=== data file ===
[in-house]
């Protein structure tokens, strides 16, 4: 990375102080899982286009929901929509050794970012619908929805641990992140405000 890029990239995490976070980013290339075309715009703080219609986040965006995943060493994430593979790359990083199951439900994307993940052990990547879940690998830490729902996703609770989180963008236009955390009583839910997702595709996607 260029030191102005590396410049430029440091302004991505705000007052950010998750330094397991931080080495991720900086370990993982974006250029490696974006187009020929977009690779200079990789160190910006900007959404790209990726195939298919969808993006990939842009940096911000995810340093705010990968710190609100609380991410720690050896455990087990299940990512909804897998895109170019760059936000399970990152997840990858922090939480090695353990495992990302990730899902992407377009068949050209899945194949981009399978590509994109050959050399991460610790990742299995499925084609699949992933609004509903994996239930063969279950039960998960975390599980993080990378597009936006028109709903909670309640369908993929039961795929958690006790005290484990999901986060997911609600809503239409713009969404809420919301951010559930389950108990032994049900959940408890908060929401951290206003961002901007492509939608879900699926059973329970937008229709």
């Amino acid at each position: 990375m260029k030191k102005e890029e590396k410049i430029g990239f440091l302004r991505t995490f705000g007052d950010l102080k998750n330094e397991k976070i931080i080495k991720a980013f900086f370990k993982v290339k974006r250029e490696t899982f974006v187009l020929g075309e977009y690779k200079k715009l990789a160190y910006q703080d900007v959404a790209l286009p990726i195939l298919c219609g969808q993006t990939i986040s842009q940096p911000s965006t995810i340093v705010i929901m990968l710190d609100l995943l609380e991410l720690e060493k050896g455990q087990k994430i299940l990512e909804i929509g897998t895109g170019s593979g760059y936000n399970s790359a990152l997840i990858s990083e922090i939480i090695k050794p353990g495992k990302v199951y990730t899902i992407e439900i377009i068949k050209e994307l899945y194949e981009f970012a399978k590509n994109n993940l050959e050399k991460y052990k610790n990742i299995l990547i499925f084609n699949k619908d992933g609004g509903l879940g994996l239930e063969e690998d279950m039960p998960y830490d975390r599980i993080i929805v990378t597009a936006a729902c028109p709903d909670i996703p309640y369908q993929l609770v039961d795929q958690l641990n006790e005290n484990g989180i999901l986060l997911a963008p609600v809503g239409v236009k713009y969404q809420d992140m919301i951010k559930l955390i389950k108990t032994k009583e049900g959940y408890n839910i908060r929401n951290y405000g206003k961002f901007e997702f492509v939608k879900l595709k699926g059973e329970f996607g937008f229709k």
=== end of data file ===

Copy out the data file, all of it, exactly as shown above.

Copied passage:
[in-house]
């Protein structure tokens, strides 16, 4: 990375102080899982286009929901929509050794970012619908929805641990992140405000 890029990239995490976070980013290339075309715009703080219609986040965006995943060493994430593979790359990083199951439900994307993940052990990547879940690998830490729902996703609770989180963008236009955390009583839910997702595709996607 260029030191102005590396410049430029440091302004991505705000007052950010998750330094397991931080080495991720900086370990993982974006250029490696974006187009020929977009690779200079990789160190910006900007959404790209990726195939298919969808993006990939842009940096911000995810340093705010990968710190609100609380991410720690050896455990087990299940990512909804897998895109170019760059936000399970990152997840990858922090939480090695353990495992990302990730899902992407377009068949050209899945194949981009399978590509994109050959050399991460610790990742299995499925084609699949992933609004509903994996239930063969279950039960998960975390599980993080990378597009936006028109709903909670309640369908993929039961795929958690006790005290484990999901986060997911609600809503239409713009969404809420919301951010559930389950108990032994049900959940408890908060929401951290206003961002901007492509939608879900699926059973329970937008229709």
């Amino acid at each position: 990375m260029k030191k102005e890029e590396k410049i430029g990239f440091l302004r991505t995490f705000g007052d950010l102080k998750n330094e397991k976070i931080i080495k991720a980013f900086f370990k993982v290339k974006r250029e490696t899982f974006v187009l020929g075309e977009y690779k200079k715009l990789a160190y910006q703080d900007v959404a790209l286009p990726i195939l298919c219609g969808q993006t990939i986040s842009q940096p911000s965006t995810i340093v705010i929901m990968l710190d609100l995943l609380e991410l720690e060493k050896g455990q087990k994430i299940l990512e909804i929509g897998t895109g170019s593979g760059y936000n399970s790359a990152l997840i990858s990083e922090i939480i090695k050794p353990g495992k990302v199951y990730t899902i992407e439900i377009i068949k050209e994307l899945y194949e981009f970012a399978k590509n994109n993940l050959e050399k991460y052990k610790n990742i299995l990547i499925f084609n699949k619908d992933g609004g509903l879940g994996l239930e063969e690998d279950m039960p998960y830490d975390r599980i993080i929805v990378t597009a936006a729902c028109p709903d909670i996703p309640y369908q993929l609770v039961d795929q958690l641990n006790e005290n484990g989180i999901l986060l997911a963008p609600v809503g239409v236009k713009y969404q809420d992140m919301i951010k559930l955390i389950k108990t032994k009583e049900g959940y408890n839910i908060r929401n951290y405000g206003k961002f901007e997702f492509v939608k879900l595709k699926g059973e329970f996607g937008f229709k």